May 19, 2005

Announcing the 60 Second Story Competition

by Scott Rettberg · , 10:52 pm

We need more stories in our lives, yet we don’t have much time for them. Most digital cameras and webcams allow you to take one minute of video and audio at resolutions suitable for the web. The solution: 60 second stories, of course.

We are pleased to announce the 60 second story competition. 60 second stories are works of fiction recorded by their authors as digital videos, less than one minute in duration. Files size must be less than 5MB, and work must be submitted under a Creative Commons Attribution-Share Alike license. Entries are being accepted from now until June 8th, 2005.

There will one grand-prize winner, who will recieve a one-minute supply of exotic chocolate, a one inch by one inch book of the winning work published by Spineless Books, and other one-minute pleasures. The winner and fourteen runners-up will be published in the “Fifteen Minutes of Fame,” a permanent web shrine to the 60 second story form. The judges of the competition include internet writers William Gillespie, Nick Montfort, Scott Rettberg, Dirk Stratton, Jill Walker and Rob Wittig.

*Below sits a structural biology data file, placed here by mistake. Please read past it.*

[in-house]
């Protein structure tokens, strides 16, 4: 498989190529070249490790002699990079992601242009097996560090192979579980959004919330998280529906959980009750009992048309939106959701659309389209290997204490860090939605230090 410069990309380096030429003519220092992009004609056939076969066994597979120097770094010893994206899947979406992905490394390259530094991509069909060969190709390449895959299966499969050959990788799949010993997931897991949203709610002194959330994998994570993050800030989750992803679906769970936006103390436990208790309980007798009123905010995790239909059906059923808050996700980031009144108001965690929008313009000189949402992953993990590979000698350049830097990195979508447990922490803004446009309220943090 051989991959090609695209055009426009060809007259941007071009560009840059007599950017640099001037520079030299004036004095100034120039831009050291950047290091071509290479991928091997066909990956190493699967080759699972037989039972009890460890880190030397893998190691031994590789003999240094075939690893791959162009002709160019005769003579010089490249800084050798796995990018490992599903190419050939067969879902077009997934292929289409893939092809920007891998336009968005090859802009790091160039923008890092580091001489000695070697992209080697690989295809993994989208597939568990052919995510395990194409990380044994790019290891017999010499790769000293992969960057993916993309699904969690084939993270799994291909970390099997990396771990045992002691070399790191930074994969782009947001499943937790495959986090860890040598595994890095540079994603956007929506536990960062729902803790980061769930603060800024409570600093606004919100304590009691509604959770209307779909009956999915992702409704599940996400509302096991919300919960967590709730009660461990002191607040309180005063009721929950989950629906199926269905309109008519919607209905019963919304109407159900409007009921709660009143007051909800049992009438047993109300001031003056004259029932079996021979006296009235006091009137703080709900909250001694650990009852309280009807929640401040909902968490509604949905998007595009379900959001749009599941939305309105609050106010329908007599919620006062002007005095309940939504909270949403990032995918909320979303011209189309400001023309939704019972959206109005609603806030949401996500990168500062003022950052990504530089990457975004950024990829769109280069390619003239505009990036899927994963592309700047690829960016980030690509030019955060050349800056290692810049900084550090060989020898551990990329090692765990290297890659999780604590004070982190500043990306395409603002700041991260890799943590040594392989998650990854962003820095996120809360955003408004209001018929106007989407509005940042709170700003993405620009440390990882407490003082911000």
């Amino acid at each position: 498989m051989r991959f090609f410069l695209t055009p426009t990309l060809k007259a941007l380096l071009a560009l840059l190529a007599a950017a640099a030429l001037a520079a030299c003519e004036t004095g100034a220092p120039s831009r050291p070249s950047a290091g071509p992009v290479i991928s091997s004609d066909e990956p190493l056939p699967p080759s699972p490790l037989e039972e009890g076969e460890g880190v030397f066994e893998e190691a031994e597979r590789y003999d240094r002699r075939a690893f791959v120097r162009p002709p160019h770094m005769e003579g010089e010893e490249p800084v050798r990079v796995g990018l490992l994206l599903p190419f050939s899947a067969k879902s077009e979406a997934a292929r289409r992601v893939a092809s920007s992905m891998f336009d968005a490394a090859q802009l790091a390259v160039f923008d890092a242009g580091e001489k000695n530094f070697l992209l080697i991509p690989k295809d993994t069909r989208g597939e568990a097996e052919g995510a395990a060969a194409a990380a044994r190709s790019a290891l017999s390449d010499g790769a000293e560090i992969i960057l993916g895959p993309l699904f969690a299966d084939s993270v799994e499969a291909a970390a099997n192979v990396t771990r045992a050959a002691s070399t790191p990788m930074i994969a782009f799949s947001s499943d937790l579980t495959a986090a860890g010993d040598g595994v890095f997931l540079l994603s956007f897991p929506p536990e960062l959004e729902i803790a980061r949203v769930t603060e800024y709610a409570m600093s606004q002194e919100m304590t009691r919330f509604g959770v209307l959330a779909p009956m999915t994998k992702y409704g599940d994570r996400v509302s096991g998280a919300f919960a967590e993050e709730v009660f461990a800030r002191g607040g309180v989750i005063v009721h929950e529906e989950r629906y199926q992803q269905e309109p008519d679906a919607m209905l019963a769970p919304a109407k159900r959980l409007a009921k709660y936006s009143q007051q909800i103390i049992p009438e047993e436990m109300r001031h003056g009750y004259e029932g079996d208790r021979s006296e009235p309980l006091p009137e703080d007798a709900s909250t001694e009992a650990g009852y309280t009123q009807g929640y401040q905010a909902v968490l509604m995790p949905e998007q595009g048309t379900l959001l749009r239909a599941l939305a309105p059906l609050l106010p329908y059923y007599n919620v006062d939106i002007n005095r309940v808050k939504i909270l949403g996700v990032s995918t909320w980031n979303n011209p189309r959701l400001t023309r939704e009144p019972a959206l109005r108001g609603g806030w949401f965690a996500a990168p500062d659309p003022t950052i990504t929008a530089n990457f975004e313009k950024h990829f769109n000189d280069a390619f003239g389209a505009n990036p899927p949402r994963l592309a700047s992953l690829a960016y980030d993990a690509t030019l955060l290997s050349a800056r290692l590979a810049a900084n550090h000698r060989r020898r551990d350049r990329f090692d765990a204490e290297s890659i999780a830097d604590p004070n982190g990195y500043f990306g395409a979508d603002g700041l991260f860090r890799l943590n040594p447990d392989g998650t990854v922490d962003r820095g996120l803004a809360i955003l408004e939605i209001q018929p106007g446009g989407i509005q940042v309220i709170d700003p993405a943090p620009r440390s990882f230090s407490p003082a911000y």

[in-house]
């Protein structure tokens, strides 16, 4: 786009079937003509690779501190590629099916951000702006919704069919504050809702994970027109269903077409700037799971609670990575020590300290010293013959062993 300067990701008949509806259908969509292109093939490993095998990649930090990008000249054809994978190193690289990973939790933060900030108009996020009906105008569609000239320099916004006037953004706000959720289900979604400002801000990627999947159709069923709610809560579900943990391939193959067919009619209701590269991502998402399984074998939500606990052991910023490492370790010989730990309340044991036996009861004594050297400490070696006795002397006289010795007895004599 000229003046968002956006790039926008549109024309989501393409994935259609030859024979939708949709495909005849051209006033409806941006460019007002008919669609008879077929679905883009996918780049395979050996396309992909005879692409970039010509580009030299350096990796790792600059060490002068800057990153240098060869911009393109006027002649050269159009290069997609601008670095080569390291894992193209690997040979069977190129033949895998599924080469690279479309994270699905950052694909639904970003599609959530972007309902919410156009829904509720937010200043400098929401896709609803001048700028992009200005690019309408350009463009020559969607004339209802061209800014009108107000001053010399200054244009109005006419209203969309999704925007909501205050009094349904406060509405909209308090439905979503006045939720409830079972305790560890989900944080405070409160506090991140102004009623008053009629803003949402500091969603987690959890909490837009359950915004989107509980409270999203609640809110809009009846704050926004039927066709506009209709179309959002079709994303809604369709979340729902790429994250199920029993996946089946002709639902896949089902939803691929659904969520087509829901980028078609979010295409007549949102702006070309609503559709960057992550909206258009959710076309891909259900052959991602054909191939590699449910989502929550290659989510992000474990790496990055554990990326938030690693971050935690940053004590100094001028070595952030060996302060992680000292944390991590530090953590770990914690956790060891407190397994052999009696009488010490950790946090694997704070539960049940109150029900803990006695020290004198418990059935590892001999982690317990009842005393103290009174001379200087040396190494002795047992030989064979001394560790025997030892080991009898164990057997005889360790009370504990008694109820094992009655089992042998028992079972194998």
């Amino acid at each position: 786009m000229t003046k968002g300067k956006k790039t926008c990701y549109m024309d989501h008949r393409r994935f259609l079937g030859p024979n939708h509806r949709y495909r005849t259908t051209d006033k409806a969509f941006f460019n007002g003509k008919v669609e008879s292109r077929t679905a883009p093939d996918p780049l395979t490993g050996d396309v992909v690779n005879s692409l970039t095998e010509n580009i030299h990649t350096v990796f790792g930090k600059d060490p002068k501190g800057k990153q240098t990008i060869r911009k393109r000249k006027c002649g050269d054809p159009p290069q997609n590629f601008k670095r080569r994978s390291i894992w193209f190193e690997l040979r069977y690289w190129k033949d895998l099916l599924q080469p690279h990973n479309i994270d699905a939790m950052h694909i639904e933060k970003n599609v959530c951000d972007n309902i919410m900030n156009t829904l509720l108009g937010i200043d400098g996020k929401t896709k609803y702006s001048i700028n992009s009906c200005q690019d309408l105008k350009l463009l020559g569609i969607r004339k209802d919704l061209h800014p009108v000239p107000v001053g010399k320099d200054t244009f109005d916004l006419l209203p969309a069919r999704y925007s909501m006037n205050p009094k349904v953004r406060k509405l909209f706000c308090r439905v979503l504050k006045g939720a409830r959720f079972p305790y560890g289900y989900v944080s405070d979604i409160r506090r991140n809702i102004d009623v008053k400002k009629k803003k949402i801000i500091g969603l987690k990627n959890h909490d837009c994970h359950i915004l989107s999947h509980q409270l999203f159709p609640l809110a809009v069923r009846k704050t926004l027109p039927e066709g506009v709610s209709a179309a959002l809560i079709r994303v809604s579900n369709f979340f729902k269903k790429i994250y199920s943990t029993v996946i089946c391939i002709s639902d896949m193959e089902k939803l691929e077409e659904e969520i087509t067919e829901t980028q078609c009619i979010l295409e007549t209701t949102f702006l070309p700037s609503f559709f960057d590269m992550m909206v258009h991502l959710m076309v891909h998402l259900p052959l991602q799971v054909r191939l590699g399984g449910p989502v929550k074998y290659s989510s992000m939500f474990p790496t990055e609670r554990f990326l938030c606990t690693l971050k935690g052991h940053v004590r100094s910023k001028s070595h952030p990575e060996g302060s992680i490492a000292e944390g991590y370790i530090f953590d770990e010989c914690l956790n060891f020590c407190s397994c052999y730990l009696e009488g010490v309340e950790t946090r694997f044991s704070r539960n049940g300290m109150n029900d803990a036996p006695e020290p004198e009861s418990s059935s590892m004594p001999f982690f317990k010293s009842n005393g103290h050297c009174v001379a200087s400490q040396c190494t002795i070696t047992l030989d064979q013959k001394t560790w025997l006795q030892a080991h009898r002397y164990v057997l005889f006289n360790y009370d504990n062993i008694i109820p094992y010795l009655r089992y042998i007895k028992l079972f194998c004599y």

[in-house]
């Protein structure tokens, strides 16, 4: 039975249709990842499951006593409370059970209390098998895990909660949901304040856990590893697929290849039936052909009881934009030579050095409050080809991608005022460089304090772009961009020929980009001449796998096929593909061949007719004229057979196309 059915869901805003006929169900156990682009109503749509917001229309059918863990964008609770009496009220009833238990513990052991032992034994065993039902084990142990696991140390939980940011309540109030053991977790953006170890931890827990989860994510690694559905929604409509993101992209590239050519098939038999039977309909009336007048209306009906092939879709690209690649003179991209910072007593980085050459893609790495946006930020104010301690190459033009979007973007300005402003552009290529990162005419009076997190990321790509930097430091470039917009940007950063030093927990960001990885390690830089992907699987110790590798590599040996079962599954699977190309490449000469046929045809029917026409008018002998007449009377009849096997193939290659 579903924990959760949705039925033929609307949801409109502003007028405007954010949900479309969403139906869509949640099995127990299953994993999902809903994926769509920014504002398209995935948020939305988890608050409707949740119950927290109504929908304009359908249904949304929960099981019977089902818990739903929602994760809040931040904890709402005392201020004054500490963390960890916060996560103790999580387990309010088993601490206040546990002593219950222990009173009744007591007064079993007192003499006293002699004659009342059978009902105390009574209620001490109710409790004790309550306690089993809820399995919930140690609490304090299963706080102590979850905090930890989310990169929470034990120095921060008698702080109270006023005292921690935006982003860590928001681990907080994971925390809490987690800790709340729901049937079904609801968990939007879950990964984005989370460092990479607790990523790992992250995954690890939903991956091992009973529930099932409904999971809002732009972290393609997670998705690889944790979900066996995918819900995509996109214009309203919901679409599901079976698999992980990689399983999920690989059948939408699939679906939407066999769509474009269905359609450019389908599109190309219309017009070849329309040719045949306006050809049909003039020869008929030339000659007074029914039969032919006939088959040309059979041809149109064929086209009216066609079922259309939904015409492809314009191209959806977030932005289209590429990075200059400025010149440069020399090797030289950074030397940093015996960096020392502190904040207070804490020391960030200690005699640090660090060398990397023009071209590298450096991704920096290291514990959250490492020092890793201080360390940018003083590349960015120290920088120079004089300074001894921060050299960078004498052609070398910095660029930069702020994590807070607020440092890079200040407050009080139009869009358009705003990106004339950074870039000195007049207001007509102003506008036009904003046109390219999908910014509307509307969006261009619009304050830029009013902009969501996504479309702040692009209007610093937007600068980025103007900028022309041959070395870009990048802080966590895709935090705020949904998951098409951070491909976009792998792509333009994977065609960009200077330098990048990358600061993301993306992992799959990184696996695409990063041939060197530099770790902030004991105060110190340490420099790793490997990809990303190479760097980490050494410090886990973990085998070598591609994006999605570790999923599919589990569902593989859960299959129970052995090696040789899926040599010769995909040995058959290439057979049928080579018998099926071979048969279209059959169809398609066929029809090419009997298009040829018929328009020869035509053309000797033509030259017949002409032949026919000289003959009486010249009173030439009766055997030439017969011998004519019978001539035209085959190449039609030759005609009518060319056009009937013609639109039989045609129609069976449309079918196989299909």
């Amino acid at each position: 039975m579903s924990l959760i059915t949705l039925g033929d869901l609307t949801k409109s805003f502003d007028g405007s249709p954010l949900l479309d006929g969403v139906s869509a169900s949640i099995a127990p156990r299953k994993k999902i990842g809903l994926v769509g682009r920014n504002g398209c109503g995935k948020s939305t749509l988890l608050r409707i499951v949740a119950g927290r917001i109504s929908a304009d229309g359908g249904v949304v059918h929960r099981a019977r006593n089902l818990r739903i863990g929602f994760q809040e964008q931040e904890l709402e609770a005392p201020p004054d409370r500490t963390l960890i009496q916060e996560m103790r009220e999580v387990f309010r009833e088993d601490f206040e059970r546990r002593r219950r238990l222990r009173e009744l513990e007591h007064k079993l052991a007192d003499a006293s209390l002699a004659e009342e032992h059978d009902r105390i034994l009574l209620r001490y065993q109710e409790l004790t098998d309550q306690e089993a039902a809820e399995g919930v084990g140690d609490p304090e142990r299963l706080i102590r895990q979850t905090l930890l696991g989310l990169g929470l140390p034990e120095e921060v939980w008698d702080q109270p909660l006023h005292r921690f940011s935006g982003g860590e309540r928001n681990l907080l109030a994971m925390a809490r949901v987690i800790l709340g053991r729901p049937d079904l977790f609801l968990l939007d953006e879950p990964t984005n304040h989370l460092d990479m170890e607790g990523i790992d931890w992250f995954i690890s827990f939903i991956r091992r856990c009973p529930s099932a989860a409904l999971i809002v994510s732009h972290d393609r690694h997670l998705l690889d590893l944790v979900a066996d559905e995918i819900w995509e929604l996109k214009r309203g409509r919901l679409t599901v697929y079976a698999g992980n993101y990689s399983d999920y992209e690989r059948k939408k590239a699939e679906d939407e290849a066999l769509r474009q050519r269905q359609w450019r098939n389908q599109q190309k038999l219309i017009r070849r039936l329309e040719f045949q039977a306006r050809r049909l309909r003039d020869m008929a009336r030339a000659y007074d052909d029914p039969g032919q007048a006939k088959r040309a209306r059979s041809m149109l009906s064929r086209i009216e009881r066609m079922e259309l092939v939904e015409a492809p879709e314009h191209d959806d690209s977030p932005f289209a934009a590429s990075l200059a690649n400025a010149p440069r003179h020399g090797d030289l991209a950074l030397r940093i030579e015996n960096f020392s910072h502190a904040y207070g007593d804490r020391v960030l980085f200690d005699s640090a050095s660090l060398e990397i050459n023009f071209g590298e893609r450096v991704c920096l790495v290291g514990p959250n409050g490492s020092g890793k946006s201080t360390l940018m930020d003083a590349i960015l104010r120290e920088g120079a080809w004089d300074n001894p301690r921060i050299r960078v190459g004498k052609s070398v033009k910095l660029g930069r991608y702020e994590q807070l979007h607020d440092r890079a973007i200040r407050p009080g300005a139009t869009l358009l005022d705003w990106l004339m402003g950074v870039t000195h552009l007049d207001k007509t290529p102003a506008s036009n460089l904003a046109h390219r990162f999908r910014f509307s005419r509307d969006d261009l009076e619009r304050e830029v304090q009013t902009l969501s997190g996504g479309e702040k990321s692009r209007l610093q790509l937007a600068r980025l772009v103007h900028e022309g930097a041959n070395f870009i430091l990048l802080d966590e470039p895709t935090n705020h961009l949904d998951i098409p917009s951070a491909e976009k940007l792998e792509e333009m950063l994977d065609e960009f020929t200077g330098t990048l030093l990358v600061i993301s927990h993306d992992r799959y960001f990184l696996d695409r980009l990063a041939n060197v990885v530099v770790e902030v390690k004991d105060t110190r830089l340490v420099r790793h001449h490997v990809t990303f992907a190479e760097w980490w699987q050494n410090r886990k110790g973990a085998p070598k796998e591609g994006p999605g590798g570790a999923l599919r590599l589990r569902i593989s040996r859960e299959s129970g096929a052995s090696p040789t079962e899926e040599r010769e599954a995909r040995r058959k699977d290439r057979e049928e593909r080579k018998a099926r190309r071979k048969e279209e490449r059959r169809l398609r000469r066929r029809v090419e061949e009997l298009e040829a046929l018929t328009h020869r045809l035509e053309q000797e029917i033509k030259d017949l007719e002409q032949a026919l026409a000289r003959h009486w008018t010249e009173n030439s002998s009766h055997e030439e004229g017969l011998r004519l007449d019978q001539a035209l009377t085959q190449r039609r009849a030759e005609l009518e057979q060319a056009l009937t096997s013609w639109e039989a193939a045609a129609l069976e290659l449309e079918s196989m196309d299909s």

See 60secondstory.contagiousmedia.org for the details, to watch some 60 second stories, and to submit your own.

13 Responses to “Announcing the 60 Second Story Competition”


  1. Aaron Says:

    Why do we need more stories in our lives? Don’t we already have ample access to movies, games, books, television, magazines, newspaper, webjournals and flash, theater, puppet shories, storytelling, and mime? Oh, and conversation.

    I can see why we might want more stories in our lives, or better stories, or more interesting stories, etc.

  2. Aaron Says:

    Anyway, it sounds like a neat contest, I’m just being pedantic and nitpicky.

  3. nick Says:

    That’s okay. We need more pedants in our lives, too.

  4. Another Pedant Says:

    Apparently we also need more no-royalty stories too, huh? Why impose a Creative Commons Attribution-Share Alike on your entrants?

  5. scott Says:

    Because we need more stories in the Creative Commons too. If you’re seriously worried about the royalties on your one minute fiction, I suggest you submit it directly to the major presses, the big boys, the Random Houses, the Bertelsmanns. It must be pretty hot. Get your agent on the cell.